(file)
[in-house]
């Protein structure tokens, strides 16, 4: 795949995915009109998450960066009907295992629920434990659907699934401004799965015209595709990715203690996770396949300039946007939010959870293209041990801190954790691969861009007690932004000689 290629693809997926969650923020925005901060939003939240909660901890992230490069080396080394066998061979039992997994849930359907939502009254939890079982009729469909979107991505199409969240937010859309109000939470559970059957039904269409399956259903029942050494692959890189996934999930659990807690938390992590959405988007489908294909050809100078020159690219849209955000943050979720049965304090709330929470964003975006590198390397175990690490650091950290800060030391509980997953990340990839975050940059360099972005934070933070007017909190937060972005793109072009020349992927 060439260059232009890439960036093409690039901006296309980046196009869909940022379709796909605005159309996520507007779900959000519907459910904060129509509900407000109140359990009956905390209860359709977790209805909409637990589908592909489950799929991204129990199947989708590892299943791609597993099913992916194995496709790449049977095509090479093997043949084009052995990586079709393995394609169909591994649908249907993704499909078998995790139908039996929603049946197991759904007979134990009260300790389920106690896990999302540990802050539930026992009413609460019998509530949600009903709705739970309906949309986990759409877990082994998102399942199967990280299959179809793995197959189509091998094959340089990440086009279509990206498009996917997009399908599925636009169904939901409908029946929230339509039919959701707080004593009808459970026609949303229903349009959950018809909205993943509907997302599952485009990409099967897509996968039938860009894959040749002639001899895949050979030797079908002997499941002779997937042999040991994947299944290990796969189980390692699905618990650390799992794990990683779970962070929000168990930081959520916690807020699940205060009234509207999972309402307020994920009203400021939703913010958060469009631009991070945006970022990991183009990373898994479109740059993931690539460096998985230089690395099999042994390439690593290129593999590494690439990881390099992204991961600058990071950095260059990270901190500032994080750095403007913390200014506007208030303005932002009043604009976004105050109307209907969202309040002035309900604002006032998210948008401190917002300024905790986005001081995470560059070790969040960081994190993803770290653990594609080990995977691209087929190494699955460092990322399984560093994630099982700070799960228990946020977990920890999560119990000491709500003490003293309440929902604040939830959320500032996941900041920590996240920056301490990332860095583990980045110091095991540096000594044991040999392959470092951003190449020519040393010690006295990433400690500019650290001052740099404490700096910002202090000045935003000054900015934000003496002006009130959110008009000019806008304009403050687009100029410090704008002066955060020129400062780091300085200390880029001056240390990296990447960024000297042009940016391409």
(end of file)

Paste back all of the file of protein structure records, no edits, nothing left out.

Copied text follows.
[in-house]
């Protein structure tokens, strides 16, 4: 795949995915009109998450960066009907295992629920434990659907699934401004799965015209595709990715203690996770396949300039946007939010959870293209041990801190954790691969861009007690932004000689 290629693809997926969650923020925005901060939003939240909660901890992230490069080396080394066998061979039992997994849930359907939502009254939890079982009729469909979107991505199409969240937010859309109000939470559970059957039904269409399956259903029942050494692959890189996934999930659990807690938390992590959405988007489908294909050809100078020159690219849209955000943050979720049965304090709330929470964003975006590198390397175990690490650091950290800060030391509980997953990340990839975050940059360099972005934070933070007017909190937060972005793109072009020349992927 060439260059232009890439960036093409690039901006296309980046196009869909940022379709796909605005159309996520507007779900959000519907459910904060129509509900407000109140359990009956905390209860359709977790209805909409637990589908592909489950799929991204129990199947989708590892299943791609597993099913992916194995496709790449049977095509090479093997043949084009052995990586079709393995394609169909591994649908249907993704499909078998995790139908039996929603049946197991759904007979134990009260300790389920106690896990999302540990802050539930026992009413609460019998509530949600009903709705739970309906949309986990759409877990082994998102399942199967990280299959179809793995197959189509091998094959340089990440086009279509990206498009996917997009399908599925636009169904939901409908029946929230339509039919959701707080004593009808459970026609949303229903349009959950018809909205993943509907997302599952485009990409099967897509996968039938860009894959040749002639001899895949050979030797079908002997499941002779997937042999040991994947299944290990796969189980390692699905618990650390799992794990990683779970962070929000168990930081959520916690807020699940205060009234509207999972309402307020994920009203400021939703913010958060469009631009991070945006970022990991183009990373898994479109740059993931690539460096998985230089690395099999042994390439690593290129593999590494690439990881390099992204991961600058990071950095260059990270901190500032994080750095403007913390200014506007208030303005932002009043604009976004105050109307209907969202309040002035309900604002006032998210948008401190917002300024905790986005001081995470560059070790969040960081994190993803770290653990594609080990995977691209087929190494699955460092990322399984560093994630099982700070799960228990946020977990920890999560119990000491709500003490003293309440929902604040939830959320500032996941900041920590996240920056301490990332860095583990980045110091095991540096000594044991040999392959470092951003190449020519040393010690006295990433400690500019650290001052740099404490700096910002202090000045935003000054900015934000003496002006009130959110008009000019806008304009403050687009100029410090704008002066955060020129400062780091300085200390880029001056240390990296990447960024000297042009940016391409």